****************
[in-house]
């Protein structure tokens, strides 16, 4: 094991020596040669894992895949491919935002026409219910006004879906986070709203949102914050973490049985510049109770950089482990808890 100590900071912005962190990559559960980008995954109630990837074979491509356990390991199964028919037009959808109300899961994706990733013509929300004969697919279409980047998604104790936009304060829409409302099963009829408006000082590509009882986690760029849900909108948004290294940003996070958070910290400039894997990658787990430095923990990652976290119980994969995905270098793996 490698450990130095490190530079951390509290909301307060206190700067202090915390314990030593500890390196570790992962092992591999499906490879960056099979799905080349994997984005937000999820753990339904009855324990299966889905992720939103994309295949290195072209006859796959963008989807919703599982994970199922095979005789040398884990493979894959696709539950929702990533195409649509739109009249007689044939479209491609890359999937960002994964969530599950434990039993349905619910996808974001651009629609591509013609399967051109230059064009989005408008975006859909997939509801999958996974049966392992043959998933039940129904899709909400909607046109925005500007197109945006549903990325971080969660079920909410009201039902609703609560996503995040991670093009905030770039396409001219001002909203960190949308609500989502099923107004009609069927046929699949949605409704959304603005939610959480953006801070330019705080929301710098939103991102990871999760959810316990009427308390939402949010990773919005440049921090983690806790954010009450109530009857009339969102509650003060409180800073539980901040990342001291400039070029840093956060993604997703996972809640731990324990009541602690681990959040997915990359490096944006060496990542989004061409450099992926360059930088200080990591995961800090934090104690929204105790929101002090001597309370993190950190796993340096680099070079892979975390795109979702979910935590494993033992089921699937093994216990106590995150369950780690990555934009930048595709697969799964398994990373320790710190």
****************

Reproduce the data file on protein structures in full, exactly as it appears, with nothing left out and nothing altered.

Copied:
[in-house]
């Protein structure tokens, strides 16, 4: 094991020596040669894992895949491919935002026409219910006004879906986070709203949102914050973490049985510049109770950089482990808890 100590900071912005962190990559559960980008995954109630990837074979491509356990390991199964028919037009959808109300899961994706990733013509929300004969697919279409980047998604104790936009304060829409409302099963009829408006000082590509009882986690760029849900909108948004290294940003996070958070910290400039894997990658787990430095923990990652976290119980994969995905270098793996 490698450990130095490190530079951390509290909301307060206190700067202090915390314990030593500890390196570790992962092992591999499906490879960056099979799905080349994997984005937000999820753990339904009855324990299966889905992720939103994309295949290195072209006859796959963008989807919703599982994970199922095979005789040398884990493979894959696709539950929702990533195409649509739109009249007689044939479209491609890359999937960002994964969530599950434990039993349905619910996808974001651009629609591509013609399967051109230059064009989005408008975006859909997939509801999958996974049966392992043959998933039940129904899709909400909607046109925005500007197109945006549903990325971080969660079920909410009201039902609703609560996503995040991670093009905030770039396409001219001002909203960190949308609500989502099923107004009609069927046929699949949605409704959304603005939610959480953006801070330019705080929301710098939103991102990871999760959810316990009427308390939402949010990773919005440049921090983690806790954010009450109530009857009339969102509650003060409180800073539980901040990342001291400039070029840093956060993604997703996972809640731990324990009541602690681990959040997915990359490096944006060496990542989004061409450099992926360059930088200080990591995961800090934090104690929204105790929101002090001597309370993190950190796993340096680099070079892979975390795109979702979910935590494993033992089921699937093994216990106590995150369950780690990555934009930048595709697969799964398994990373320790710190």